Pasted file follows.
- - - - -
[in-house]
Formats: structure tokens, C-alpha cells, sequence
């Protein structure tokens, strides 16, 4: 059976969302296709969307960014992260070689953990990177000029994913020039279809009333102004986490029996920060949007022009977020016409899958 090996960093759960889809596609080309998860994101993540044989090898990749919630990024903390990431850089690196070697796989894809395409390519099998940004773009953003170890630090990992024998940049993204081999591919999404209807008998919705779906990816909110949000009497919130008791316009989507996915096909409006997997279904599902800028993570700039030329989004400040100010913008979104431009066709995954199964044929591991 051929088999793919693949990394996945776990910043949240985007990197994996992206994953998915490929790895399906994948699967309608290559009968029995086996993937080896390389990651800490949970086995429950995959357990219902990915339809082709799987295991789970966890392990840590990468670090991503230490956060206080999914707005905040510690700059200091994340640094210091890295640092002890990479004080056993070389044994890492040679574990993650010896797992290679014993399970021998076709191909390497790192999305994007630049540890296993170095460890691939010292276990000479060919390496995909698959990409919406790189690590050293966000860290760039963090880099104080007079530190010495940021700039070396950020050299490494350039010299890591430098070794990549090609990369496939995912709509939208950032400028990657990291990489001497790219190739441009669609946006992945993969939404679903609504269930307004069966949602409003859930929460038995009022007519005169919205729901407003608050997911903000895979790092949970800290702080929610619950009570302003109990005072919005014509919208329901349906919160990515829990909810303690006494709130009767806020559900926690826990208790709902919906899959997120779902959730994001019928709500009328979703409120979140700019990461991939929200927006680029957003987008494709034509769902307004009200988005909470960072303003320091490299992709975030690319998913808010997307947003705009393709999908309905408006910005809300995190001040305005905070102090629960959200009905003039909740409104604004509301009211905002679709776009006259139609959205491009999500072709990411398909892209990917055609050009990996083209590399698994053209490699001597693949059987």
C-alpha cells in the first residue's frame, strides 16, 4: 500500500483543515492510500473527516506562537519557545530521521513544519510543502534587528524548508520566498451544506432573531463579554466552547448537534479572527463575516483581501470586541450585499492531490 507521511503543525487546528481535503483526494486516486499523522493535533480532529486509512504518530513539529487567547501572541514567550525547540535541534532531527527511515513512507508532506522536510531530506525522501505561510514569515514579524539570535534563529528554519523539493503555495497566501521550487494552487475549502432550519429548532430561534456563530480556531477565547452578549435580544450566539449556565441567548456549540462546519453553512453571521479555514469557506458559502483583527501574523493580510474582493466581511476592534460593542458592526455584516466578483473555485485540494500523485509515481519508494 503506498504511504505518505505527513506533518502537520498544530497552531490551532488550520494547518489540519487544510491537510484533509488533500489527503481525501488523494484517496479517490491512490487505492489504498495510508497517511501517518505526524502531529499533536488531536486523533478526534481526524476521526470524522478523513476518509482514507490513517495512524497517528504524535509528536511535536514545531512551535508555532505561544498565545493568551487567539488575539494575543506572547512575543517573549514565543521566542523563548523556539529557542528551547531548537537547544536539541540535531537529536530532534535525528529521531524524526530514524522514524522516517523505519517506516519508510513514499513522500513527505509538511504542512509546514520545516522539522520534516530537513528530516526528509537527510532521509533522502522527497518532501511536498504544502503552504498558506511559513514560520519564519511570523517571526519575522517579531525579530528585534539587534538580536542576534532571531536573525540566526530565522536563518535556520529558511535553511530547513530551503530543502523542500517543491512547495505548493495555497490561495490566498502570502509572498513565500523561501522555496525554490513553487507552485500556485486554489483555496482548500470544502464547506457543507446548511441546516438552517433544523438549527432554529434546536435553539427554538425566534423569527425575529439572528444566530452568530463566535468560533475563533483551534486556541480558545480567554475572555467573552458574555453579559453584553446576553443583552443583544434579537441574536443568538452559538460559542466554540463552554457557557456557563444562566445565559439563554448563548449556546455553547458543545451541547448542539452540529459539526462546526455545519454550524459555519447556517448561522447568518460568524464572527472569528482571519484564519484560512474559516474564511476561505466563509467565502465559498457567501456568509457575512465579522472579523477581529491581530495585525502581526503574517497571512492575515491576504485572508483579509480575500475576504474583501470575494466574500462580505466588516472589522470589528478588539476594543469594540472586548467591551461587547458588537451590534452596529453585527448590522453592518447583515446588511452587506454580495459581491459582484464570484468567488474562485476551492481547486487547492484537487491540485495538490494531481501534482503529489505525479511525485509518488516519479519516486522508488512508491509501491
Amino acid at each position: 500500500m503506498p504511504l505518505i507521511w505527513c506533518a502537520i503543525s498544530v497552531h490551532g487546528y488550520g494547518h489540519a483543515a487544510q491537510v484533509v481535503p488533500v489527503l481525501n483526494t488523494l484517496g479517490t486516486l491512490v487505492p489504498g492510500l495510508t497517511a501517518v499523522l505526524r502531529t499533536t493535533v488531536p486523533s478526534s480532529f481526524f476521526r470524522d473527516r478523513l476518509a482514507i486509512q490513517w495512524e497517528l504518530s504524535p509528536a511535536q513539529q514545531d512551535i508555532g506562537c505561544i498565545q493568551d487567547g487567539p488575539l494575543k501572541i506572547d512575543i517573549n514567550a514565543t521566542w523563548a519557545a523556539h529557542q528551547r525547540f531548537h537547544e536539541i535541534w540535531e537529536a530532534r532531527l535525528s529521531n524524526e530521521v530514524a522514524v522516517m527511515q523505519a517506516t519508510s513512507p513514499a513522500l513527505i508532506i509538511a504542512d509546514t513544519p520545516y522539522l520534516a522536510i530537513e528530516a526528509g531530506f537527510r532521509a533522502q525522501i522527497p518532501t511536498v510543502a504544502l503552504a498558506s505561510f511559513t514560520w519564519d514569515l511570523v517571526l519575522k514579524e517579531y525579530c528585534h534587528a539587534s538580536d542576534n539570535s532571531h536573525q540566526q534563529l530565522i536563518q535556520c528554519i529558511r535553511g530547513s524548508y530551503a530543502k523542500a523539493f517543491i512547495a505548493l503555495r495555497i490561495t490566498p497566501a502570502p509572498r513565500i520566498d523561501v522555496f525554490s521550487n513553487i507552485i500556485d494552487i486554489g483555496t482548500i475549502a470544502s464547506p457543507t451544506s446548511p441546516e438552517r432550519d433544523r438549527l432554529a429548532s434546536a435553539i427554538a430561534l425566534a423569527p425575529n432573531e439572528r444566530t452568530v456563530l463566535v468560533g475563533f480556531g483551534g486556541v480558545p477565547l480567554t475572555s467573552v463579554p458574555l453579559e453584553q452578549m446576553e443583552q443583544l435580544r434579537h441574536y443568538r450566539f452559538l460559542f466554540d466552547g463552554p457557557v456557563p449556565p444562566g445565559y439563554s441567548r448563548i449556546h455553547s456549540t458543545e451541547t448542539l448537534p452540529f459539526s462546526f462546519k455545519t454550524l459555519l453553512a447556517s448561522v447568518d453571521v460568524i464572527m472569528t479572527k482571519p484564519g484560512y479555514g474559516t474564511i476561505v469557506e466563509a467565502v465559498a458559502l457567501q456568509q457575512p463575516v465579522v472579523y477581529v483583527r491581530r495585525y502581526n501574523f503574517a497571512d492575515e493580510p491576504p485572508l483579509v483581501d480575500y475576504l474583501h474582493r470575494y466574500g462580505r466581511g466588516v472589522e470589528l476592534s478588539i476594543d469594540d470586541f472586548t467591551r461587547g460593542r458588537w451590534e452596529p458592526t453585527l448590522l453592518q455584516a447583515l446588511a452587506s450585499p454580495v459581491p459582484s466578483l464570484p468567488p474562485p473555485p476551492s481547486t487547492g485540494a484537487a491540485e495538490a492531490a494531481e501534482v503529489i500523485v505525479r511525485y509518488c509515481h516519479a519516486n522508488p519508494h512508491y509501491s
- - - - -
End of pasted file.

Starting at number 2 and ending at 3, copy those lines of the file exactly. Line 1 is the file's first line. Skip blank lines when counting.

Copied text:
Formats: structure tokens, C-alpha cells, sequence
């Protein structure tokens, strides 16, 4: 059976969302296709969307960014992260070689953990990177000029994913020039279809009333102004986490029996920060949007022009977020016409899958 090996960093759960889809596609080309998860994101993540044989090898990749919630990024903390990431850089690196070697796989894809395409390519099998940004773009953003170890630090990992024998940049993204081999591919999404209807008998919705779906990816909110949000009497919130008791316009989507996915096909409006997997279904599902800028993570700039030329989004400040100010913008979104431009066709995954199964044929591991 051929088999793919693949990394996945776990910043949240985007990197994996992206994953998915490929790895399906994948699967309608290559009968029995086996993937080896390389990651800490949970086995429950995959357990219902990915339809082709799987295991789970966890392990840590990468670090991503230490956060206080999914707005905040510690700059200091994340640094210091890295640092002890990479004080056993070389044994890492040679574990993650010896797992290679014993399970021998076709191909390497790192999305994007630049540890296993170095460890691939010292276990000479060919390496995909698959990409919406790189690590050293966000860290760039963090880099104080007079530190010495940021700039070396950020050299490494350039010299890591430098070794990549090609990369496939995912709509939208950032400028990657990291990489001497790219190739441009669609946006992945993969939404679903609504269930307004069966949602409003859930929460038995009022007519005169919205729901407003608050997911903000895979790092949970800290702080929610619950009570302003109990005072919005014509919208329901349906919160990515829990909810303690006494709130009767806020559900926690826990208790709902919906899959997120779902959730994001019928709500009328979703409120979140700019990461991939929200927006680029957003987008494709034509769902307004009200988005909470960072303003320091490299992709975030690319998913808010997307947003705009393709999908309905408006910005809300995190001040305005905070102090629960959200009905003039909740409104604004509301009211905002679709776009006259139609959205491009999500072709990411398909892209990917055609050009990996083209590399698994053209490699001597693949059987």